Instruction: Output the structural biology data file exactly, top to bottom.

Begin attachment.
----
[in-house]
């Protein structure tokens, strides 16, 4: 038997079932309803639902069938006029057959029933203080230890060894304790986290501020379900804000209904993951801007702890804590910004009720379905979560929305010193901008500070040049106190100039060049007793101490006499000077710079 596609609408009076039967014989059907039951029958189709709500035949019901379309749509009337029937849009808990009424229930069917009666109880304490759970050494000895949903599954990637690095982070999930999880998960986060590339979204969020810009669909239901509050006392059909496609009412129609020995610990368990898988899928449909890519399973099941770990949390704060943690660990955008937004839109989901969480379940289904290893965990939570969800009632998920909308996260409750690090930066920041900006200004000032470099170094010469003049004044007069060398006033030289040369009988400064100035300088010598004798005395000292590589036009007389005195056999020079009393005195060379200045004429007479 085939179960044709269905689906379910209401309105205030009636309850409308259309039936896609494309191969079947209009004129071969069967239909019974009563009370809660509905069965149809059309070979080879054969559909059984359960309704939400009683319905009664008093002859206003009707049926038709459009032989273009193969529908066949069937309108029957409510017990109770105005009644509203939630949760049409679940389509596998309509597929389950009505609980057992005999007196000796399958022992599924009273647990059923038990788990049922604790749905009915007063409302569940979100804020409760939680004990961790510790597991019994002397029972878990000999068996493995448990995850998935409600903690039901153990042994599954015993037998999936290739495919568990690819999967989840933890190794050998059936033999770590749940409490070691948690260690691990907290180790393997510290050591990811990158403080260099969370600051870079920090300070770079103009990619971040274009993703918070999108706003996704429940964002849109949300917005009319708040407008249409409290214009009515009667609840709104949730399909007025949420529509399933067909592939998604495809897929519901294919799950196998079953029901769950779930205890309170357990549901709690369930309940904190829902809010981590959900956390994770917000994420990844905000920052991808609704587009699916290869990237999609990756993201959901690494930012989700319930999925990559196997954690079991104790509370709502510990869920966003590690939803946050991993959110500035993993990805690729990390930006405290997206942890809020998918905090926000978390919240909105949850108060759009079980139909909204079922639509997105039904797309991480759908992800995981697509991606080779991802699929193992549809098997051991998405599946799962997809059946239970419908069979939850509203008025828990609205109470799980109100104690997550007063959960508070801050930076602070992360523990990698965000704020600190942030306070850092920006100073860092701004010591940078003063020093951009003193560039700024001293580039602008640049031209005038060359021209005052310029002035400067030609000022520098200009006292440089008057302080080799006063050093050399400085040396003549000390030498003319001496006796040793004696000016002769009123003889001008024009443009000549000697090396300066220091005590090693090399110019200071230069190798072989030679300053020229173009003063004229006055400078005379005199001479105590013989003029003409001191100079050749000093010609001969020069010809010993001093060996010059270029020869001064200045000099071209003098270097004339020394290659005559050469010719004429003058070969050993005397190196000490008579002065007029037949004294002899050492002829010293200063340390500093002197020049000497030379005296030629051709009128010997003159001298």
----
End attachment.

[in-house]
């Protein structure tokens, strides 16, 4: 038997079932309803639902069938006029057959029933203080230890060894304790986290501020379900804000209904993951801007702890804590910004009720379905979560929305010193901008500070040049106190100039060049007793101490006499000077710079 596609609408009076039967014989059907039951029958189709709500035949019901379309749509009337029937849009808990009424229930069917009666109880304490759970050494000895949903599954990637690095982070999930999880998960986060590339979204969020810009669909239901509050006392059909496609009412129609020995610990368990898988899928449909890519399973099941770990949390704060943690660990955008937004839109989901969480379940289904290893965990939570969800009632998920909308996260409750690090930066920041900006200004000032470099170094010469003049004044007069060398006033030289040369009988400064100035300088010598004798005395000292590589036009007389005195056999020079009393005195060379200045004429007479 085939179960044709269905689906379910209401309105205030009636309850409308259309039936896609494309191969079947209009004129071969069967239909019974009563009370809660509905069965149809059309070979080879054969559909059984359960309704939400009683319905009664008093002859206003009707049926038709459009032989273009193969529908066949069937309108029957409510017990109770105005009644509203939630949760049409679940389509596998309509597929389950009505609980057992005999007196000796399958022992599924009273647990059923038990788990049922604790749905009915007063409302569940979100804020409760939680004990961790510790597991019994002397029972878990000999068996493995448990995850998935409600903690039901153990042994599954015993037998999936290739495919568990690819999967989840933890190794050998059936033999770590749940409490070691948690260690691990907290180790393997510290050591990811990158403080260099969370600051870079920090300070770079103009990619971040274009993703918070999108706003996704429940964002849109949300917005009319708040407008249409409290214009009515009667609840709104949730399909007025949420529509399933067909592939998604495809897929519901294919799950196998079953029901769950779930205890309170357990549901709690369930309940904190829902809010981590959900956390994770917000994420990844905000920052991808609704587009699916290869990237999609990756993201959901690494930012989700319930999925990559196997954690079991104790509370709502510990869920966003590690939803946050991993959110500035993993990805690729990390930006405290997206942890809020998918905090926000978390919240909105949850108060759009079980139909909204079922639509997105039904797309991480759908992800995981697509991606080779991802699929193992549809098997051991998405599946799962997809059946239970419908069979939850509203008025828990609205109470799980109100104690997550007063959960508070801050930076602070992360523990990698965000704020600190942030306070850092920006100073860092701004010591940078003063020093951009003193560039700024001293580039602008640049031209005038060359021209005052310029002035400067030609000022520098200009006292440089008057302080080799006063050093050399400085040396003549000390030498003319001496006796040793004696000016002769009123003889001008024009443009000549000697090396300066220091005590090693090399110019200071230069190798072989030679300053020229173009003063004229006055400078005379005199001479105590013989003029003409001191100079050749000093010609001969020069010809010993001093060996010059270029020869001064200045000099071209003098270097004339020394290659005559050469010719004429003058070969050993005397190196000490008579002065007029037949004294002899050492002829010293200063340390500093002197020049000497030379005296030629051709009128010997003159001298």